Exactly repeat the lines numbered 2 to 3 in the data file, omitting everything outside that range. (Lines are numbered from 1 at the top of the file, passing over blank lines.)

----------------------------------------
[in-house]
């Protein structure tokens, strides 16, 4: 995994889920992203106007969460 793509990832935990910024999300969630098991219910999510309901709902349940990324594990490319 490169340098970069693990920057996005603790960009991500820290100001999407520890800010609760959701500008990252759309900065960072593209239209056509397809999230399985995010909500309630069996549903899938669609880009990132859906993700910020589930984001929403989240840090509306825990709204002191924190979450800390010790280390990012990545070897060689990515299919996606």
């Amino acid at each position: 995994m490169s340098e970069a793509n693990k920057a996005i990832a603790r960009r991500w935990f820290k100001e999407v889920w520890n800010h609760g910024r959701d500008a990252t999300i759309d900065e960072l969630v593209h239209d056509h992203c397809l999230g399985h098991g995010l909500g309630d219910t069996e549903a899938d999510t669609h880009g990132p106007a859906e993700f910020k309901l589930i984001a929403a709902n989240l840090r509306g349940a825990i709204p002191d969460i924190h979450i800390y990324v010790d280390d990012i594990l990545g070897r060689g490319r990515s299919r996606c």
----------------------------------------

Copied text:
């Protein structure tokens, strides 16, 4: 995994889920992203106007969460 793509990832935990910024999300969630098991219910999510309901709902349940990324594990490319 490169340098970069693990920057996005603790960009991500820290100001999407520890800010609760959701500008990252759309900065960072593209239209056509397809999230399985995010909500309630069996549903899938669609880009990132859906993700910020589930984001929403989240840090509306825990709204002191924190979450800390010790280390990012990545070897060689990515299919996606």
């Amino acid at each position: 995994m490169s340098e970069a793509n693990k920057a996005i990832a603790r960009r991500w935990f820290k100001e999407v889920w520890n800010h609760g910024r959701d500008a990252t999300i759309d900065e960072l969630v593209h239209d056509h992203c397809l999230g399985h098991g995010l909500g309630d219910t069996e549903a899938d999510t669609h880009g990132p106007a859906e993700f910020k309901l589930i984001a929403a709902n989240l840090r509306g349940a825990i709204p002191d969460i924190h979450i800390y990324v010790d280390d990012i594990l990545g070897r060689g490319r990515s299919r996606c």